Creative Nonfiction

Existence Is Futile

21 March 2016

It’s Valentine’s Day and I’m spending the most romantic day of the year at home alone, listening to the gravitational waves of two black holes colliding (hey, it’s not as sad as watching another Colin Firth rom-com). If you’d asked me to guess, I would’ve thought two black holes impacting would sound really cool, like an explosion or like a really big rubber duck getting caught in the drain after a giant bath-plug has been pulled. Turns out, it sounds more like a crappy meditation track from the ’90s.

In case you were curious, pitting two vacuum cleaners against each other doesn’t create the same effect. Not that I tried or anything.

Now, there’s something about listening to an unfathomably massive cosmic event that happened 1.3 billion years ago via the Internet which can send you spiralling into an existential crisis. Mundane human life seems so insignificant when you look at the scale of things. Why are we even here? What’s the point? We could be in the Matrix, the creator of which could’ve said: “Do you know what would be really meta? If we put a movie into the Matrix called The Matrix”. Reality could be a lie, people!

Here’s the thing though: it seems to me as though everyone and their dog is having an existential crisis these days (are dogs even real? We’re completely reliant on our senses – what if they’re lying and there are no dogs, only people dressed in dog suits?). Conversations regularly turn into laments that death is inevitable. Sitting in horrified silence, steeped in the realisation that life might not have a meaning seems to be a completely normal procrastination method, preferable at least to the four assignments coming up. Has there been a cultural shift towards this kind of thinking or have people throughout time always been having these crises? Or maybe this is all because I’m an Arts student and surrounded by people paying for the privilege of being unemployed which, to be fair, is enough to send anyone into the clutches of spiritual agony.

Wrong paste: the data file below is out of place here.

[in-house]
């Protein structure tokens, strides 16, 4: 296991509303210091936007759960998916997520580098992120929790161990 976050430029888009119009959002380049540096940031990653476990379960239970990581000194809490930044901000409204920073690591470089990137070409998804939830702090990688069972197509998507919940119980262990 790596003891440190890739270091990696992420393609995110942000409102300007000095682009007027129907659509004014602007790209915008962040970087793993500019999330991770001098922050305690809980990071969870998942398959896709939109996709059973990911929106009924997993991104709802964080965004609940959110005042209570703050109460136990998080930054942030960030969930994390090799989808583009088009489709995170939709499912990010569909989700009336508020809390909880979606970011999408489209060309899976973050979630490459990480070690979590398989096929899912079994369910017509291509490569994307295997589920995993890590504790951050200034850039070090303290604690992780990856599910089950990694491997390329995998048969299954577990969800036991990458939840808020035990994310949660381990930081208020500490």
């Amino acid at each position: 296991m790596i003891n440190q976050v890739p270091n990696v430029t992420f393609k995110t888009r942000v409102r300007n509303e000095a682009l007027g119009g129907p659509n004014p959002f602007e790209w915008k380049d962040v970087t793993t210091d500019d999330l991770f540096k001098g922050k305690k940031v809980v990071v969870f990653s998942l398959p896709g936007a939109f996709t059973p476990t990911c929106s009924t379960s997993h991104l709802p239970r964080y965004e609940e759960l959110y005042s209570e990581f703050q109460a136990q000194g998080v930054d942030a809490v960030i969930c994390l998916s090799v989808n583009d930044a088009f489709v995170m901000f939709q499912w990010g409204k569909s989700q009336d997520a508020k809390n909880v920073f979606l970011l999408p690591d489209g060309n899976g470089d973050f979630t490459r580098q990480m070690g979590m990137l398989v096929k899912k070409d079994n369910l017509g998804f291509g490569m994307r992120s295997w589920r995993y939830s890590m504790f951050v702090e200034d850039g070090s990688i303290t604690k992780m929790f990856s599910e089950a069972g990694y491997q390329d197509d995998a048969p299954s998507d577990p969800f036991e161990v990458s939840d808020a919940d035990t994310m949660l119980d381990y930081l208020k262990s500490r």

So is our generation any different to those before it when it comes to contemplating life, death and the universe?

The phrase “existential crisis” really took off around 1960, according to the Google N-gram viewer, which is the most reliable source I could’ve ever used ever (look, I’ll even reference it: Google). As religion plays less and less of a role in our lives, most people don’t have as much of a cornerstone upon which to base their understanding of life, death, etc. If you don’t believe in an afterlife, you want answers now.

This is one explanation. Another is that education is more accessible nowadays, meaning that critical thought is encouraged and enlightenment – or downward spirals into despair, depending on how you want to think about it – is more prevalent. I also imagine that the media takes a role in this apparent shift. The celebrity culture we have is a reminder that we aren’t necessarily destined to move through life in an “education-job-marriage-retirement-death” fashion, and that the most ordinary-seeming people can shoot to fame and make a difference in the world. This gets us thinking about our own purpose here on earth. The internet, too, can be a forum for debating our existence and for discovering new viewpoints, particularly from other cultures, which could also be a cause behind these questioning states of confusion. Maybe our generation is indeed treated to more blissful pondering about death and colliding black holes.

On the other hand, maybe I’m wrong and this is all just because I’m in Arts and on a trajectory to unemployment. But employment is just a construct, right? RIGHT?


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